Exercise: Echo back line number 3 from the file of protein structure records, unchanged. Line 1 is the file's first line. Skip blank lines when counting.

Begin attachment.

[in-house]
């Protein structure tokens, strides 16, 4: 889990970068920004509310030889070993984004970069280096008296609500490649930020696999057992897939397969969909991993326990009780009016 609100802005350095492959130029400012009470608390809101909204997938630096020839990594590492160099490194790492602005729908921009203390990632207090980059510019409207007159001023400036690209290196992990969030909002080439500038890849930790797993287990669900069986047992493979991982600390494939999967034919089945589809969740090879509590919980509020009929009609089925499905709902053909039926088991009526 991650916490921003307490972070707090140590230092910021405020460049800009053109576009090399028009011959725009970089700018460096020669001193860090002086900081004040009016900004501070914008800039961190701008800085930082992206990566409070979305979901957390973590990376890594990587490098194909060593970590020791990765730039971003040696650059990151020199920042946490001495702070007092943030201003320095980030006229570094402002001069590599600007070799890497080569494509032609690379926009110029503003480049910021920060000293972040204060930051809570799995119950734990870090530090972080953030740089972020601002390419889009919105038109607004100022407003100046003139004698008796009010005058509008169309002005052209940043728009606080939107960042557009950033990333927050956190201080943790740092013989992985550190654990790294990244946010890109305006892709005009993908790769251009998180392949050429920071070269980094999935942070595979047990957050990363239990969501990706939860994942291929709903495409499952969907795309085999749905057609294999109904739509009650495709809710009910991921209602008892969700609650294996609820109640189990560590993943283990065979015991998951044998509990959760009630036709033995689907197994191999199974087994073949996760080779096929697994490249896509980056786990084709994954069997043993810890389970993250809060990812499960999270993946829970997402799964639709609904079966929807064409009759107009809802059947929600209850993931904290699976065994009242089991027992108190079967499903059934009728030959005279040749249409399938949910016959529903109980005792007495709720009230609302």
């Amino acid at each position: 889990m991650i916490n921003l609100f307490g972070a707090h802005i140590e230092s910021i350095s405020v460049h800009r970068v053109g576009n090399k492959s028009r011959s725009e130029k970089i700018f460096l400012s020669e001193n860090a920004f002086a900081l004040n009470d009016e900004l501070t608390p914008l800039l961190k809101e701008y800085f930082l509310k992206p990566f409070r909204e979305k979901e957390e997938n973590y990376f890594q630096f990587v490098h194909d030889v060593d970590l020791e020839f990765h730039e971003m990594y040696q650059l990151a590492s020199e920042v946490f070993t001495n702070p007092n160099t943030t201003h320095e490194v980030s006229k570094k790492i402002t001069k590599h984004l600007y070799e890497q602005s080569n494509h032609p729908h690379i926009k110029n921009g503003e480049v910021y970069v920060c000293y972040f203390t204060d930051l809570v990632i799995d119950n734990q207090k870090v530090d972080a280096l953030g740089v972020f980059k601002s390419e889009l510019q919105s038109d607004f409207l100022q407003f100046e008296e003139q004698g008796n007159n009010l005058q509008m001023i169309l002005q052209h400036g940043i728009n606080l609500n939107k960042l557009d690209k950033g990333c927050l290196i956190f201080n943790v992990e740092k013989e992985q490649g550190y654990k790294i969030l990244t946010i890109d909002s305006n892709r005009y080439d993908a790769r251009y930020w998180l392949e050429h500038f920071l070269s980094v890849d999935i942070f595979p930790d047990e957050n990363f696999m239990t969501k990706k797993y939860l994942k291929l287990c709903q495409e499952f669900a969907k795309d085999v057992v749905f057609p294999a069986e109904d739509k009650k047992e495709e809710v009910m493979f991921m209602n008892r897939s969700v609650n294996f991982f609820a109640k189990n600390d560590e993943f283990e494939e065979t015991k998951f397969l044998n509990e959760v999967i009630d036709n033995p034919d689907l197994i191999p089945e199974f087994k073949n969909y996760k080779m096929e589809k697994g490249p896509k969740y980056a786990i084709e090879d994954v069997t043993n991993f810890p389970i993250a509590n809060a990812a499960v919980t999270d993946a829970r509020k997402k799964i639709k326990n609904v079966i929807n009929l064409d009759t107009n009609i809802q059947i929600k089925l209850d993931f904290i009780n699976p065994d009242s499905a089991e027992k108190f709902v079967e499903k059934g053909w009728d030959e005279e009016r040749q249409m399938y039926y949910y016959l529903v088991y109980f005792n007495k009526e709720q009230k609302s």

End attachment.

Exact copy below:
């Amino acid at each position: 889990m991650i916490n921003l609100f307490g972070a707090h802005i140590e230092s910021i350095s405020v460049h800009r970068v053109g576009n090399k492959s028009r011959s725009e130029k970089i700018f460096l400012s020669e001193n860090a920004f002086a900081l004040n009470d009016e900004l501070t608390p914008l800039l961190k809101e701008y800085f930082l509310k992206p990566f409070r909204e979305k979901e957390e997938n973590y990376f890594q630096f990587v490098h194909d030889v060593d970590l020791e020839f990765h730039e971003m990594y040696q650059l990151a590492s020199e920042v946490f070993t001495n702070p007092n160099t943030t201003h320095e490194v980030s006229k570094k790492i402002t001069k590599h984004l600007y070799e890497q602005s080569n494509h032609p729908h690379i926009k110029n921009g503003e480049v910021y970069v920060c000293y972040f203390t204060d930051l809570v990632i799995d119950n734990q207090k870090v530090d972080a280096l953030g740089v972020f980059k601002s390419e889009l510019q919105s038109d607004f409207l100022q407003f100046e008296e003139q004698g008796n007159n009010l005058q509008m001023i169309l002005q052209h400036g940043i728009n606080l609500n939107k960042l557009d690209k950033g990333c927050l290196i956190f201080n943790v992990e740092k013989e992985q490649g550190y654990k790294i969030l990244t946010i890109d909002s305006n892709r005009y080439d993908a790769r251009y930020w998180l392949e050429h500038f920071l070269s980094v890849d999935i942070f595979p930790d047990e957050n990363f696999m239990t969501k990706k797993y939860l994942k291929l287990c709903q495409e499952f669900a969907k795309d085999v057992v749905f057609p294999a069986e109904d739509k009650k047992e495709e809710v009910m493979f991921m209602n008892r897939s969700v609650n294996f991982f609820a109640k189990n600390d560590e993943f283990e494939e065979t015991k998951f397969l044998n509990e959760v999967i009630d036709n033995p034919d689907l197994i191999p089945e199974f087994k073949n969909y996760k080779m096929e589809k697994g490249p896509k969740y980056a786990i084709e090879d994954v069997t043993n991993f810890p389970i993250a509590n809060a990812a499960v919980t999270d993946a829970r509020k997402k799964i639709k326990n609904v079966i929807n009929l064409d009759t107009n009609i809802q059947i929600k089925l209850d993931f904290i009780n699976p065994d009242s499905a089991e027992k108190f709902v079967e499903k059934g053909w009728d030959e005279e009016r040749q249409m399938y039926y949910y016959l529903v088991y109980f005792n007495k009526e709720q009230k609302s």